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Where Are You, Randle P. McMurphy?

Updated on May 15, 2014
sherrituck profile image

Sherri runs an online craft store and enjoys gardening and listening to classic rock. One day she hopes to be a writer.

I work for the Combine

Sweeping its floors

Watching others

As they participate in mindless games

Designed to make their square shapes fit into round holes.

Why must we play this game called conformity?

Who has the right to say "do this" and "do that"?

And if we are told, "to do"

Because we are only different from the rest,

Why must we obey?

We all see the world differently

We should prize our square shapes

Holding them up to the light

Admiring them for their real beauty

We must stand up and shout

But we remain silent and continue sweeping

Falling in line and participating in games

(Designed to make square pegs fit into round holes)

Where are you Randle P. McMurphy?

With your boisterous manner

We need you to shake things up

Show us how to live.

You did this once before

Never to do it again

And you have been away for too long.

Author's Notes:

I wrote this poem in tribute to the wonderful characters in Ken Kesey's One Flew Over the Cuckoo's Nest. The book (later made into a movie staring Jack Nicholson as McMurphy) is a brilliant commentary on society and its attempts to make others conform to its rules. As Tom Wolfe points out in The Electric Kool-Aid Acid Test, Kesey liked to shake things up and to challenge the status quo. Perhaps we need more of this kind of attitude today.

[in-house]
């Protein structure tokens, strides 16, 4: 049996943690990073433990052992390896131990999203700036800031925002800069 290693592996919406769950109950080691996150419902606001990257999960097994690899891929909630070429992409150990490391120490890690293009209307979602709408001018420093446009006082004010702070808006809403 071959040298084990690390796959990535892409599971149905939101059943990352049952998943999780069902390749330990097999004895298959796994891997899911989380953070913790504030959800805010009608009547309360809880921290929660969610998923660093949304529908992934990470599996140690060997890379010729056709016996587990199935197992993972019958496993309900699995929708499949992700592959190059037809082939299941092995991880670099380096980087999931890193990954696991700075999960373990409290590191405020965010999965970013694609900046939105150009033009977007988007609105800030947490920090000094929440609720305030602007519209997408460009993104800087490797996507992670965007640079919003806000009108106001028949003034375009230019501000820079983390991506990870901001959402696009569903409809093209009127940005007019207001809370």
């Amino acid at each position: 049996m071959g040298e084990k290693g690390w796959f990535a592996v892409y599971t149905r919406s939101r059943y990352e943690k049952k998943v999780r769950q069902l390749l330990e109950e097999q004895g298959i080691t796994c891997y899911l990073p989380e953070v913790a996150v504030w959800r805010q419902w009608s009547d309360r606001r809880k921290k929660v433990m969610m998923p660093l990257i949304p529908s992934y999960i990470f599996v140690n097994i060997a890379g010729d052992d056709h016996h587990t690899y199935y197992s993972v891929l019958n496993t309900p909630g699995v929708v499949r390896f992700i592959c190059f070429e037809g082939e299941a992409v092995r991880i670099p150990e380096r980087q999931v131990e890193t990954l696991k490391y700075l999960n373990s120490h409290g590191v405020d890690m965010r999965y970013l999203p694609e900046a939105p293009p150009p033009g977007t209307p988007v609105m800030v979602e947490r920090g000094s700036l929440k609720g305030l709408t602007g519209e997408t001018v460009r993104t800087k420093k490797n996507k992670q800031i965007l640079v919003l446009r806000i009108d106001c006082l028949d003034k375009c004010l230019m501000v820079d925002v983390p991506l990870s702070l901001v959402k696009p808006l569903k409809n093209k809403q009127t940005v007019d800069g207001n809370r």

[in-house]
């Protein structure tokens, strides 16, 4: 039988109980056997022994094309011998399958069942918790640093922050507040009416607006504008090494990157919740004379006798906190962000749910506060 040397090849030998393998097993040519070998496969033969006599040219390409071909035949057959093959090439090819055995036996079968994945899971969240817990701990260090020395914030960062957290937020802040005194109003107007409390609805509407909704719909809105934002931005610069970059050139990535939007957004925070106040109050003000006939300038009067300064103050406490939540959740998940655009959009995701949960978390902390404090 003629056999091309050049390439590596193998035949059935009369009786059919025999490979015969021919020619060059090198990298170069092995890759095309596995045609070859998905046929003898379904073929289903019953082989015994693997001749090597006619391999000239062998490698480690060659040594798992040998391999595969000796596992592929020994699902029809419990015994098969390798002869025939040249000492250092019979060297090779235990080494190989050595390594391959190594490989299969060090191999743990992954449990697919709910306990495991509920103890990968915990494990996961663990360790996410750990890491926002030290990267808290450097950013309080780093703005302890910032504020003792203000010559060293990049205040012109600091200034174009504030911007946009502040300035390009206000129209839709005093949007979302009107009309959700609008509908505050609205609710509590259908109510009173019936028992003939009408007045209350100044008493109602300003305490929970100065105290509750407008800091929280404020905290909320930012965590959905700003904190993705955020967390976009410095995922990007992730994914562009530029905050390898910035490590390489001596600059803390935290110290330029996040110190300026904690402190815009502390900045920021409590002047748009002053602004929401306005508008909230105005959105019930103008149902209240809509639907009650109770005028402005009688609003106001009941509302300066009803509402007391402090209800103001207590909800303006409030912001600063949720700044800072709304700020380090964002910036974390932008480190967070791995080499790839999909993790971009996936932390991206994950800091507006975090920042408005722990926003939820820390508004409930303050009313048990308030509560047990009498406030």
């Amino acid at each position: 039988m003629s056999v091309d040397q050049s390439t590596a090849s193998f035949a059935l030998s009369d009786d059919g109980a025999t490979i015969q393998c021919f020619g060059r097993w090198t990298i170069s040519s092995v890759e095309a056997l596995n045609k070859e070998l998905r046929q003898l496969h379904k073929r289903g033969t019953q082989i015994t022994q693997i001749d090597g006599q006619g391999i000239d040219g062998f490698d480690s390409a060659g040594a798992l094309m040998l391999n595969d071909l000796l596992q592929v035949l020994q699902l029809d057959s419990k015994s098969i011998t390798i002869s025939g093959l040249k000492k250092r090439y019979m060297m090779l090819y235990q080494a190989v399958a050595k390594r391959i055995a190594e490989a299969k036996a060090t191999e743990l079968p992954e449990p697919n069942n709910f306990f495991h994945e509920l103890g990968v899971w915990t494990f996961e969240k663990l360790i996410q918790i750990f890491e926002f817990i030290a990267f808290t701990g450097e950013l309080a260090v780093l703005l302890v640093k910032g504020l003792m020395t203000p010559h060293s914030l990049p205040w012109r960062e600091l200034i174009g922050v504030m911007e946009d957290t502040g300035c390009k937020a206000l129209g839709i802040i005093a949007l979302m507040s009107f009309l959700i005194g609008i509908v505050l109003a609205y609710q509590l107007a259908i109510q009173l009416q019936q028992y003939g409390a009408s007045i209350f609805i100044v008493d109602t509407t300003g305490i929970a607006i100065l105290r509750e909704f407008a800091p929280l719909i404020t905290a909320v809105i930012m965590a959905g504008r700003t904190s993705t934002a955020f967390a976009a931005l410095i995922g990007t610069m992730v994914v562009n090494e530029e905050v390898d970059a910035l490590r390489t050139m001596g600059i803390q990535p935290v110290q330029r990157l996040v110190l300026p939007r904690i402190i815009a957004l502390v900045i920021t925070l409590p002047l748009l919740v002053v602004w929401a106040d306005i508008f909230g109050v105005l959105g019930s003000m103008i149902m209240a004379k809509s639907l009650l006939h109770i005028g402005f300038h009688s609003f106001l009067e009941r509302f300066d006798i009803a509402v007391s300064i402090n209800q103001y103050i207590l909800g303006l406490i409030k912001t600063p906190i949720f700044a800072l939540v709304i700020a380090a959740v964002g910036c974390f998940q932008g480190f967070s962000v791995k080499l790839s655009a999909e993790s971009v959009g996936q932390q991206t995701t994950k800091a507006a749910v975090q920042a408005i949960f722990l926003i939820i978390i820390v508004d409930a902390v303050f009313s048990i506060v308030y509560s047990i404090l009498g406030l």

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    • Gypsy Rose Lee profile image

      Gypsy Rose Lee 4 years ago from Riga, Latvia

      Great poem. You're right perhaps if there were really people like McMurphy to shake things up things would get better.

    • sherrituck profile image

      Sherri Tuck 5 years ago from Virginia

      I have always been intrigued by the notion of conformity and society's treatment of the nonconformist. In this "keep- your- head -down -and -your -nose- clean" world, we are rewarded for playing follow the leader. In "Cuckoo's Nest," McMurphy challenges authority from the moment he enters the picture. You've just got to love it. The ending of the novel, however, ends on a sad note and reminds us of the prices that have been paid by those individuals that were willing. This is the part that always gets to me. Just how far will society go?

    • sherrituck profile image

      Sherri Tuck 5 years ago from Virginia

      I wrote a paper on Kesey in the 11th grade and again in college. I find his work and his life to be an inspiration.

    • billybuc profile image

      Bill Holland 5 years ago from Olympia, WA

      Perhaps we need more of this???? We definitely need more of it. Sheeples need to realize that there is a big world out there and it is theirs for the asking....but they have to ask...and act....and be willing.

      Great message!

    • xstatic profile image

      Jim Higgins 5 years ago from Eugene, Oregon

      Randle was one of my heroes too. Great poem!

      Here in Eugene, we have a bronze statue of Ken Kesey at a main corner downtown called Kesey Square. His former home in Pleasant Hill is nearby. The statue shows him seated, reading to kids. It is always nice to see.

      I really liked the movie "Sometimes A Great Notion" with Paul Newman too. It was made on the Oregon coast and shows some of the "old time" logging methods.